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We have integrated math here all way through, and we experience geometry as an reinforcement of what we learned otherwise. We used Understanding Geometry during middle school and that is what we liked.

 

The volume of a cylinder is also about gastanks, oxide tanks needed for diving (if a man uses dm3 air per quarter and the size of the tank is x,y,z, how long can he dive), cans (how many beans fit in the can) etc. I don't remember them all, but we got a lot of that type wordproblems in elementary school.

 

We also experience Geometry as a break from other math.

X days geometry y days algebra

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I do not find geometry "endless formulas". Most formulas can be derived from very simple principles and do not need to be memorized. The volume of a cylinder becomes trivial once one realizes that a volume is an area times a height - together with the area of a circle being pi r^2 (which is very useful to know).

 

Aside from geometric proofs as a great tool for developing logical argumentation, there are lots of applications. Any time somebody builds something, geometry is involved. There is geometry in crafting, sewing, baking, cooking.

I am crocheting - lots of geometry: why and how to increase when working in the round? Because the circumference increases by the same amount every round. It becomes very easy to keep track of stitches with some basic geometry understanding.  How much yarn will I need for my triangular shawl if the first x rows took one skein?  Yarn is proportional to the area, area increases quadratic with linear dimension, so I'll need a lot more than it looks like after the first one ;-)

And the volume of the cylinder figures again whenever you try to find out how much stuff fits into a container of cylindrical shape - jar, bucket, bottle... or when judging how much is left in a partially emptied bottle and see whether that would suffice for the recipe: you estimate by height, because the volume is proportional to the height. That's volume of a cylinder right there.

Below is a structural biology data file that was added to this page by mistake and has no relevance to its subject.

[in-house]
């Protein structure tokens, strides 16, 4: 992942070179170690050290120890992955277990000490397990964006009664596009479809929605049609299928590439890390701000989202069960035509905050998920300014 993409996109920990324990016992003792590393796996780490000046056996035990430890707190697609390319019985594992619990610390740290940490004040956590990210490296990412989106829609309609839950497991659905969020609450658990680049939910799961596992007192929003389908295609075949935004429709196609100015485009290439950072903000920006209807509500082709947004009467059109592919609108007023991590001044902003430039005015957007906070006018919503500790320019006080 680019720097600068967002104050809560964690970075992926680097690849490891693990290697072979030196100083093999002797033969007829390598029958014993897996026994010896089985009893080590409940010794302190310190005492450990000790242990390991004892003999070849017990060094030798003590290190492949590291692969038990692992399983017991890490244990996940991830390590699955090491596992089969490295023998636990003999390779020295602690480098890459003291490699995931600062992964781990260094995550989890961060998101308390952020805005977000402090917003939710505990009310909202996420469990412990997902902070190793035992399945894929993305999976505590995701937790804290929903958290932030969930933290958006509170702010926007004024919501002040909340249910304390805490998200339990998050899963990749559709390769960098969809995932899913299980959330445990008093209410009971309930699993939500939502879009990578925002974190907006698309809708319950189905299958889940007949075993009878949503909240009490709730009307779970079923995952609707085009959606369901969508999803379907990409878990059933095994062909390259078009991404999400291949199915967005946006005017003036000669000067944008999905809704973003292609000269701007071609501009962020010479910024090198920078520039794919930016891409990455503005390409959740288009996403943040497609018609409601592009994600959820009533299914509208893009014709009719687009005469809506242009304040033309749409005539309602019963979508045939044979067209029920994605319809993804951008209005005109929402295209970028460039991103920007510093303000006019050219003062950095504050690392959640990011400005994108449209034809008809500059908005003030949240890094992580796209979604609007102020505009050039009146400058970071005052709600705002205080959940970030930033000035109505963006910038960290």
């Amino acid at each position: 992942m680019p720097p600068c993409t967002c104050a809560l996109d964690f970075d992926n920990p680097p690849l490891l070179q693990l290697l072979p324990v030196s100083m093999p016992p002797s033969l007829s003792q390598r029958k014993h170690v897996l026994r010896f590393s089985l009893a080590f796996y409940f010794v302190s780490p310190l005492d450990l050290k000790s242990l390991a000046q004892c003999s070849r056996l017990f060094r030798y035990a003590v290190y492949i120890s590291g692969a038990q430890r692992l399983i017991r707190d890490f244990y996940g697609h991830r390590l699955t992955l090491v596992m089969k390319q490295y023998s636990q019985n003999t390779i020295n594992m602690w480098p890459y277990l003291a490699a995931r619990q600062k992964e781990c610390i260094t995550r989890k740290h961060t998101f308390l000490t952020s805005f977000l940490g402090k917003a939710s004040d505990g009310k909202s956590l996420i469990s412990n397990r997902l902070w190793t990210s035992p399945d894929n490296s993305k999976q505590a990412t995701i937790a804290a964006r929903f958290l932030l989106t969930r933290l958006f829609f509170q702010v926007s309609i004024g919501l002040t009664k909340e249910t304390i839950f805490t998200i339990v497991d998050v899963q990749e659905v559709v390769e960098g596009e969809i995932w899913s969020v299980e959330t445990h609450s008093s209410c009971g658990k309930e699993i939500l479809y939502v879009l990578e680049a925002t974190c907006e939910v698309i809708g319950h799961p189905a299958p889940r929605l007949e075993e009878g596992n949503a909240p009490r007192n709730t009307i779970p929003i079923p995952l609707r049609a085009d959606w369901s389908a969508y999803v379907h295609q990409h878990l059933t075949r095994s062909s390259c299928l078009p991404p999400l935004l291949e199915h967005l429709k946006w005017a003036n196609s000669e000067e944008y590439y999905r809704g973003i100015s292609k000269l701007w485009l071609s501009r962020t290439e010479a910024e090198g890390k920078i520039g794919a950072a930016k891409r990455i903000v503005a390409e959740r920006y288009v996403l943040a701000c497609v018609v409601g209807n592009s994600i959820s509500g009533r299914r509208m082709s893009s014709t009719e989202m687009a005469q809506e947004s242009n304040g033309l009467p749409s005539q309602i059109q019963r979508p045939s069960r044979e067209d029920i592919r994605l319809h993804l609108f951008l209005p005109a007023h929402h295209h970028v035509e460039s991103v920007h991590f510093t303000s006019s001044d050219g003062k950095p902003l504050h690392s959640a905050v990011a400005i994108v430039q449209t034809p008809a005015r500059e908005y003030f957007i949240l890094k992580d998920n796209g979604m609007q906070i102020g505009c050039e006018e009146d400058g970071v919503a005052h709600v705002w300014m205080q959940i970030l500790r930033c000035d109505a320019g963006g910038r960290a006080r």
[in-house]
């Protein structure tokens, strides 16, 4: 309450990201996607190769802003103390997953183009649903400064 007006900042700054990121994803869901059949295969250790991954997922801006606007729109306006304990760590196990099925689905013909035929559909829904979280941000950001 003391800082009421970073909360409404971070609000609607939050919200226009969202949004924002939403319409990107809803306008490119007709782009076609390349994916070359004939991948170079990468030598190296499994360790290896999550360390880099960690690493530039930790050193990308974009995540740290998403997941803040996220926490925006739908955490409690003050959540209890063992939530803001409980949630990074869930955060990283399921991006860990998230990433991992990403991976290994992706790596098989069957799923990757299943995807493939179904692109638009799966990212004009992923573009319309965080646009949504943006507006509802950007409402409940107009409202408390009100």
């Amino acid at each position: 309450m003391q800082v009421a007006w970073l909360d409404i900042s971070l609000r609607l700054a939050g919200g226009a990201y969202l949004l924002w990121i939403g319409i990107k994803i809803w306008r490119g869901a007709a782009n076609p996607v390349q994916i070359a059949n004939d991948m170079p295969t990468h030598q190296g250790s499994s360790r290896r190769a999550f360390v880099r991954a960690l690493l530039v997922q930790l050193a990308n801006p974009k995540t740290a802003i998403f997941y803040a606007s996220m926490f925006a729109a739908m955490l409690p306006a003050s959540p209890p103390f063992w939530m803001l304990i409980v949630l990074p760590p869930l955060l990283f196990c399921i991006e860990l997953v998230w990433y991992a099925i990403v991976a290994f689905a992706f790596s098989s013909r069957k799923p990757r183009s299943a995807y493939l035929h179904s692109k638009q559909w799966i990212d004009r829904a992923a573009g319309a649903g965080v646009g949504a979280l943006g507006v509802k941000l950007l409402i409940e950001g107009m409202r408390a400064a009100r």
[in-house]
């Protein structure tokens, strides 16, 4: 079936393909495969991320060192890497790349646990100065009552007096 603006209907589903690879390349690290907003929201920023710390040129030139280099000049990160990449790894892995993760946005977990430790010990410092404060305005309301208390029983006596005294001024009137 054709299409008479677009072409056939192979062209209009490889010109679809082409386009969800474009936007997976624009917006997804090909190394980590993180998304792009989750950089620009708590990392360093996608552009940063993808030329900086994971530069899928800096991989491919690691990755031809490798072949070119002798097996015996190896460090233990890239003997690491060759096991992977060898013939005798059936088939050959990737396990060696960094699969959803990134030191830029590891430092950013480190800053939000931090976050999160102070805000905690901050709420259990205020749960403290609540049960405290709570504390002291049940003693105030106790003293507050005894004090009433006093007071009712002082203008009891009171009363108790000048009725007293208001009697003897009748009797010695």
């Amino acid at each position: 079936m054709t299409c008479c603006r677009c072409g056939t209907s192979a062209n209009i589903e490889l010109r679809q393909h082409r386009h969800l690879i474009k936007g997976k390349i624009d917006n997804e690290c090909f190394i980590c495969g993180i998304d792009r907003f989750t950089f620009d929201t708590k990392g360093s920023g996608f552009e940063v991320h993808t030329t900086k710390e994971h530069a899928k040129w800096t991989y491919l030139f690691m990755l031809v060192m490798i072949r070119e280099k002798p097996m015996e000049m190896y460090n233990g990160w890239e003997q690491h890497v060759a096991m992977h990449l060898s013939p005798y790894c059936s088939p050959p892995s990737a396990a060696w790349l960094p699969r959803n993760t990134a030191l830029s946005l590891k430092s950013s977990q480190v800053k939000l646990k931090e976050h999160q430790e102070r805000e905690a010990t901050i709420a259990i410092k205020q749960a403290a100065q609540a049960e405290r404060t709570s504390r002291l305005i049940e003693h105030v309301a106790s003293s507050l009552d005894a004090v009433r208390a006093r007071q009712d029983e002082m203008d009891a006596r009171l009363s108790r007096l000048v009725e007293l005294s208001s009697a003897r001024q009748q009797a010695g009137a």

When I estimate how to scale a recipe intended for a 9x13 pan to a square 8x8 pan or a round pie pan I have to calculate areas.

Other applications in daily life I can think of on top of my hat: painting walls, selecting flooring, fencing a garden bed, estimating amount of mulch needed to cover the bed to a certain depth.

My 16 y/o works for a company that makes jewelry supplies. He recently had to use his geometry skills to calculate the amount of wire needed to make  jump rings of a certain shape so he could come up with a price quote.

 

I have some trouble with three dimensional spatial visualization and hit my limits with geometry. But of all the math studied in school, I see geometry most frequently in daily life for normal people (I am phrasing it like this because my job requires daily use of calculus which I realize is a rare exception)

 

ETA:

 

One of the things I've found that is both interesting and confounding is how easy it is to stumble on impossible to name shapes. I mean, who just knows offhand all the various hedrons and dodecasomethingorothers there are?

 

No, you don't need to know all these. But the names really are not complicated once you have a basic knowledge of word roots. A dodecahedron is simply a polyhedron with twelve (dodeca) sides, and octagon is a polygon with eight (oct) sides, a pentagon has five...

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The elementary math program I use for my kids is pretty darn light on geometry -- in terms of shape-knowledge, terminology, and concepts. The K math I've used (or am using) for my last two kids is pretty heavy on shapes & terminology (and pattern-building/recognizing). The difference in how those two (boys vs. girls) see the world during & after that K math is noticeable.

 

I'm doing "geometry" with dd#1 this year. Like I've found in many other areas of our home education, every day there is a tie with other subjects & other parts of life. She is still struggling with wrapping her head around the 'why' of proofs - since we're at the beginning, they seem so 'duh' to her - but she's starting to see the logic of it. I don't know if she'll ever see the beauty, but if she can work through the logic, I'll be happy.

 

At the younger ages, I'd just work with shapes. All of us are fascinated with our set of pentaminoes right now. I can't wait until someone (other than me) can get all 12 of them into a rectangle. I'm ready to celebrate with them.

 

(We also have pattern blocks and tangrams that are used a lot.)

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Ahh, Regentrude, spoken like a true physicist! Actually you make me think of my biostats mentor - she was a great one for first principles and I loved working with her. She made me think.

 

Farrar, how's your spatial perception (interesting that Regentrude brought this up). I ask because DS14 has dyspraxia, so his spatial awareness has been slow to develop. He was at least a year or two behind in geometry until last year (yr8) when his spatial perception improved. I think geometry relies more on visualisation and experiential learning before it clicks, otherwise it is just rote learning of formulas, which is tedious and actually fairly useless long term. Fortunately we have integrated maths in Australia, so geometry just keeps rolling around every year and you can tackle it when the student is ready

D